cows in field

Recent ODairy Discussions – July 2020

By Liz Bawden, NODPA Board President

A producer wanted to test his recently harvested baleage and asked how long to leave it before testing. Most producers responded that it was best to leave the wrapped bales to “pickle” for at least 30 days before taking samples. It was recommended to take the samples early in the week, bag the sample in a small plastic bag and freeze immediately, and get them off to the lab quickly so they arrive to be tested in the same week. Two labs that were recommended were Dairy One and Agri-analysis. A producer recommended the Delhurst moisture meter if you are unsure of the moisture before baling and wrapping.

Having an issue with ringworm in heifers, one farmer asked the group about effective treatments. Several farmers noted that this fungal disease is an opportunist, waiting for a time when young stock are more vulnerable. Ringworm tends to show up “when there are other things depressing the immune system or at the end of winter after months of little sun and being fed the lesser quality hay.” It was suggested that the farmer look at his mineral package to make sure they are getting enough, especially Vitamins A,D,E, and Selenium. Other farmers added that they recognized the situation will resolve itself as the spring moves on and these young cattle are outside with plenty of sunshine and pasture. Some farmers reported treating it by wiping on apple cider vinegar. One farmer treated herself with it when she had a spot of ringworm contracted from a cow. She said “it hurt like the dickens, but it did clear up pretty fast”. Another reported using tea tree oil or an iodine paste. To prevent ringworm and lice, another farmer feeds kelp along with a chelated trace mineral product.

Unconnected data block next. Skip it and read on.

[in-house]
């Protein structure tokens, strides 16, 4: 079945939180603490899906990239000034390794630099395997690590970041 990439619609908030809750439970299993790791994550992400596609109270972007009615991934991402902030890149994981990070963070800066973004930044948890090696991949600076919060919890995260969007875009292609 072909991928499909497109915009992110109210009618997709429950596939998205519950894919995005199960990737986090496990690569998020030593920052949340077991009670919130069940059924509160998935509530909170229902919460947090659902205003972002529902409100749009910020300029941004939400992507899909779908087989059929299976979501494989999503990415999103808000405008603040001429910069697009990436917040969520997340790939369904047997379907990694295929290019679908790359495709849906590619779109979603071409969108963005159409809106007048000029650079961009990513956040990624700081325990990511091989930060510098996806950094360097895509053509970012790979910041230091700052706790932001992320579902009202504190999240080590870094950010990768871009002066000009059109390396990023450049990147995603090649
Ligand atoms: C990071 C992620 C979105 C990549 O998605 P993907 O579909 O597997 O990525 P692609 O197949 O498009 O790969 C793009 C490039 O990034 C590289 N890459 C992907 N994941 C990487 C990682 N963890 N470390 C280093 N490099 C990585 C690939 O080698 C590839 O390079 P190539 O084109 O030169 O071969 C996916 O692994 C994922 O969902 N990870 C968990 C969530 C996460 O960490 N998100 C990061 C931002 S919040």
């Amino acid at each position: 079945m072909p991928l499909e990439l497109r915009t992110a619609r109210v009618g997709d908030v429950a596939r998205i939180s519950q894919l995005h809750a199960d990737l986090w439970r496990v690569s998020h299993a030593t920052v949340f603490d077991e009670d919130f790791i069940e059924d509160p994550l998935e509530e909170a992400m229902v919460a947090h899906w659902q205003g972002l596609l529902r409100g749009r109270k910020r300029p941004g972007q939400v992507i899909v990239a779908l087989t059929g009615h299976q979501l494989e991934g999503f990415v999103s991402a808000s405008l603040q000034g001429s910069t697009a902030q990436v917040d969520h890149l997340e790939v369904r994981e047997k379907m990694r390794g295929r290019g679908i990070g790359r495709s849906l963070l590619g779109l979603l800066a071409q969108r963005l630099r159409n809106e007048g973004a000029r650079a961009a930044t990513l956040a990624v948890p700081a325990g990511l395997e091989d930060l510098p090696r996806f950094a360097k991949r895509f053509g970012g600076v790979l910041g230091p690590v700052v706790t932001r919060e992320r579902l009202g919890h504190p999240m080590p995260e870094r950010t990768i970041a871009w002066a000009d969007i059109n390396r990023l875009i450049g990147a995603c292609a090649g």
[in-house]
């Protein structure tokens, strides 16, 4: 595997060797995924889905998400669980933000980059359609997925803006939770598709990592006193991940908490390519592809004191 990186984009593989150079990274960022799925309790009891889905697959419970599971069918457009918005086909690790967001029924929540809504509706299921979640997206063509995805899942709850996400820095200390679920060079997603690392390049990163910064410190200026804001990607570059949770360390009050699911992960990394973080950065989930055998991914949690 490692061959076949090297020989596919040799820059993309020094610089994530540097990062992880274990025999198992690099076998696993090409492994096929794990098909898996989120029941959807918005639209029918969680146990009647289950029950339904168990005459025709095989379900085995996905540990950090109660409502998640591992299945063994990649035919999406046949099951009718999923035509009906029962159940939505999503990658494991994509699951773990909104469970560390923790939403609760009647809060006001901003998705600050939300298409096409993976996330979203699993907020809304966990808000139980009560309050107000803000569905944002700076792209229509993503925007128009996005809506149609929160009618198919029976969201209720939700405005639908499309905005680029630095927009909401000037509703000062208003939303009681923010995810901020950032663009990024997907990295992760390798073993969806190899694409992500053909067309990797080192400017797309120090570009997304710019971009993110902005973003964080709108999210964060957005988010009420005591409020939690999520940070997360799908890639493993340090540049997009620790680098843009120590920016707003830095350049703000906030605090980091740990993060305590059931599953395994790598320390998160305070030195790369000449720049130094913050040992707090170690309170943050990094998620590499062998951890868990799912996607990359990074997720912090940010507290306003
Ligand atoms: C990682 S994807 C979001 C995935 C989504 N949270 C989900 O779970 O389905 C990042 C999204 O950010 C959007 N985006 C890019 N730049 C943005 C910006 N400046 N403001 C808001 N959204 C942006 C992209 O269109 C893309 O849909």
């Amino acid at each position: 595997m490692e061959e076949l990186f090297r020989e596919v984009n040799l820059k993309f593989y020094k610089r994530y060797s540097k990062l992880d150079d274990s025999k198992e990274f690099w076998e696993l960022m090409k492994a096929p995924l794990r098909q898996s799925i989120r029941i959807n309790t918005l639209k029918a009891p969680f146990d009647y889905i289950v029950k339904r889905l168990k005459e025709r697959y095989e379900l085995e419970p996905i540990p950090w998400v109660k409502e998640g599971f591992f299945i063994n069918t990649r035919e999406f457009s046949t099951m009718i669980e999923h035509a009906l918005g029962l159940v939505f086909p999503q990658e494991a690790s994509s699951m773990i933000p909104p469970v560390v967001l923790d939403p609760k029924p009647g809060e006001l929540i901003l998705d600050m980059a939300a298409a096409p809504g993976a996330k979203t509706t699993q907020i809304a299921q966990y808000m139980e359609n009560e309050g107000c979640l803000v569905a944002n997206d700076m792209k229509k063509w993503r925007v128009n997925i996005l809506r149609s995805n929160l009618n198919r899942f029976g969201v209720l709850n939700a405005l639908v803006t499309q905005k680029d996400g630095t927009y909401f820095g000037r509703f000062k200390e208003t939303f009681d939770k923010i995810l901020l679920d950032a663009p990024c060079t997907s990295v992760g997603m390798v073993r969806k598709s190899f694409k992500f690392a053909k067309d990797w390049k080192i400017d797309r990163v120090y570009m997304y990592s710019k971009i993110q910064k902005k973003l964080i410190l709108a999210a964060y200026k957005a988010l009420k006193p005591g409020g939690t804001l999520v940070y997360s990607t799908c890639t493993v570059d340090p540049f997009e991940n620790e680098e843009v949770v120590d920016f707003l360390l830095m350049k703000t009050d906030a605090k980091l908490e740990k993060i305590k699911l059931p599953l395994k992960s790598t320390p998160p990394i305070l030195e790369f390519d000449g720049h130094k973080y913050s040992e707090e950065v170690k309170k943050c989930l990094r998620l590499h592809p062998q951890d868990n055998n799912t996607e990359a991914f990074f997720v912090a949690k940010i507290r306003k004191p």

A few days after a normal calving, a Jersey cow flared up with mastitis. There was no improvement after “three days of Dr. Pauls treatment of colostrum whey, CEG and aloe C, which all have worked in the past. Have done two treatments of an ABC tube in the udder as well.” The affected quarter was still rock hard. One vet laid out his general treatment for a cow with any infection. Administer all by IV: 250ml Bovi-Sera, 250ml Vitamin C, 500ml dextrose with 60-90ml GetWell (you can also add 1cc/100lb flunixin, but there is an 8 day withholding). Follow up with 15-20ml Get Well orally 2 to 3 times a day. The IV combination may be repeated in 24 hours if needed. Another producer suggested that culturing the quarter would be the next step, so he would know what pathogen he was dealing with. It was reported that “many times infections around freshening occur either as a new infection when the natural or artificial plug dissolves within the last two weeks prior to freshening (and depending on environment the cow is lying in) or if there is a simmering former infection (shown by higher than normal SCC at dry off) which comes to a head while the fresh cow’s immune system is suppressed due to normal birthing activity.” Phyto-Mast was recommended to use at dry-off, and Amplimune was recommended to boost immune function. IMPRO colostrum whey products (given by IV) were also recommended. Another farmer added, “I found aspirin, garlic tincture orally, and stripping out the quarter at least four times a day helps any mastitis but is especially important for environmental mastitis because as the bacteria cells die as the cows immune system attacks they secrete toxins. I didn't use udder infusions for fear of introducing more bacteria into the udder but instead focused on getting the bad stuff out. We also had good luck with some homeopathic remedies if we matched up the symptoms with the remedy well enough.”